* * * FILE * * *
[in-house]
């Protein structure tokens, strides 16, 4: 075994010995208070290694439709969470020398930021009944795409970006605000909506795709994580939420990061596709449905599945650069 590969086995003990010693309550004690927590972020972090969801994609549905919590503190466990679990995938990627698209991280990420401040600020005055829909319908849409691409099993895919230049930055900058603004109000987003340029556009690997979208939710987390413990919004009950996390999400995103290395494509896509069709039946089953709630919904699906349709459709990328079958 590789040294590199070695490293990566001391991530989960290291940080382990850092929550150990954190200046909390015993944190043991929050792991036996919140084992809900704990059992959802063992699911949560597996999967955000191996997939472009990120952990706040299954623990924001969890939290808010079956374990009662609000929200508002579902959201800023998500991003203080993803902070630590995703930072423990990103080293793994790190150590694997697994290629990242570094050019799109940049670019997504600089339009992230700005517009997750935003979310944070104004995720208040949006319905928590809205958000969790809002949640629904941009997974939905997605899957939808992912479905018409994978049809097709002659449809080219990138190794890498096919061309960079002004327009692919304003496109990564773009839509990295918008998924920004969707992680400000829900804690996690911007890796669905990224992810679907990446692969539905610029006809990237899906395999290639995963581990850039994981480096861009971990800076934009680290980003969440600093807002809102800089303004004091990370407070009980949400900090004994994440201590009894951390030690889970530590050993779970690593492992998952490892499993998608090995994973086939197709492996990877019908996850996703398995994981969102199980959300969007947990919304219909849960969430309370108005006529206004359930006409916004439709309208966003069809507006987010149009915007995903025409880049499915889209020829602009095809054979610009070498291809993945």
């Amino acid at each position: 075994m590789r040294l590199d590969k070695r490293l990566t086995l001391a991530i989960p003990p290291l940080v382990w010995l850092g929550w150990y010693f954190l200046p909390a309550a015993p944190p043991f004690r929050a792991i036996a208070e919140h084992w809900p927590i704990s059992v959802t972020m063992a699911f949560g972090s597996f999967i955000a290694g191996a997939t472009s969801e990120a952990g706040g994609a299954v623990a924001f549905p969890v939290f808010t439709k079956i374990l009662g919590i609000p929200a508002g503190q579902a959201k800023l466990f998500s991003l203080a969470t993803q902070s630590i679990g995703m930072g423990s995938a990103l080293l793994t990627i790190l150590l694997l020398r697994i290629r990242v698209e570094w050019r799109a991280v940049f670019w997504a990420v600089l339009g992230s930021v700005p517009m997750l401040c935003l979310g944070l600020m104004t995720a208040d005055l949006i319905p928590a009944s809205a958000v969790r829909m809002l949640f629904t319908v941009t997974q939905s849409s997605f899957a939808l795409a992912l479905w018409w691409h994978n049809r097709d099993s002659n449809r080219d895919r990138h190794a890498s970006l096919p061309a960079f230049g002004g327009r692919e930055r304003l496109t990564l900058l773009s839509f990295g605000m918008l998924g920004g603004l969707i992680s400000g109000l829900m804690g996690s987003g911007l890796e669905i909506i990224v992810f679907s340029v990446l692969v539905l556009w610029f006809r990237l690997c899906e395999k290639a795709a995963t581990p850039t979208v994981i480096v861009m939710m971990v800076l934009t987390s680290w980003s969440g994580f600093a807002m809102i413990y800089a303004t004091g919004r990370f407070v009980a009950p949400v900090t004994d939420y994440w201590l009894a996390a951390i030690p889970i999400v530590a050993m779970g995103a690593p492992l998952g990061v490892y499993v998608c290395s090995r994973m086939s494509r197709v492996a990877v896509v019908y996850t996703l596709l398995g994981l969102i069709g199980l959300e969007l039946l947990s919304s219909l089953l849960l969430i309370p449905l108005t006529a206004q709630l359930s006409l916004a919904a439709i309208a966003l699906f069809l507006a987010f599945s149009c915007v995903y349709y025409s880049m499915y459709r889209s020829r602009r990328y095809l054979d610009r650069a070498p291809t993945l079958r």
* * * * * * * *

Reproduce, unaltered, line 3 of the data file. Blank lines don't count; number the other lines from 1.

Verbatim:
């Amino acid at each position: 075994m590789r040294l590199d590969k070695r490293l990566t086995l001391a991530i989960p003990p290291l940080v382990w010995l850092g929550w150990y010693f954190l200046p909390a309550a015993p944190p043991f004690r929050a792991i036996a208070e919140h084992w809900p927590i704990s059992v959802t972020m063992a699911f949560g972090s597996f999967i955000a290694g191996a997939t472009s969801e990120a952990g706040g994609a299954v623990a924001f549905p969890v939290f808010t439709k079956i374990l009662g919590i609000p929200a508002g503190q579902a959201k800023l466990f998500s991003l203080a969470t993803q902070s630590i679990g995703m930072g423990s995938a990103l080293l793994t990627i790190l150590l694997l020398r697994i290629r990242v698209e570094w050019r799109a991280v940049f670019w997504a990420v600089l339009g992230s930021v700005p517009m997750l401040c935003l979310g944070l600020m104004t995720a208040d005055l949006i319905p928590a009944s809205a958000v969790r829909m809002l949640f629904t319908v941009t997974q939905s849409s997605f899957a939808l795409a992912l479905w018409w691409h994978n049809r097709d099993s002659n449809r080219d895919r990138h190794a890498s970006l096919p061309a960079f230049g002004g327009r692919e930055r304003l496109t990564l900058l773009s839509f990295g605000m918008l998924g920004g603004l969707i992680s400000g109000l829900m804690g996690s987003g911007l890796e669905i909506i990224v992810f679907s340029v990446l692969v539905l556009w610029f006809r990237l690997c899906e395999k290639a795709a995963t581990p850039t979208v994981i480096v861009m939710m971990v800076l934009t987390s680290w980003s969440g994580f600093a807002m809102i413990y800089a303004t004091g919004r990370f407070v009980a009950p949400v900090t004994d939420y994440w201590l009894a996390a951390i030690p889970i999400v530590a050993m779970g995103a690593p492992l998952g990061v490892y499993v998608c290395s090995r994973m086939s494509r197709v492996a990877v896509v019908y996850t996703l596709l398995g994981l969102i069709g199980l959300e969007l039946l947990s919304s219909l089953l849960l969430i309370p449905l108005t006529a206004q709630l359930s006409l916004a919904a439709i309208a966003l699906f069809l507006a987010f599945s149009c915007v995903y349709y025409s880049m499915y459709r889209s020829r602009r990328y095809l054979d610009r650069a070498p291809t993945l079958r």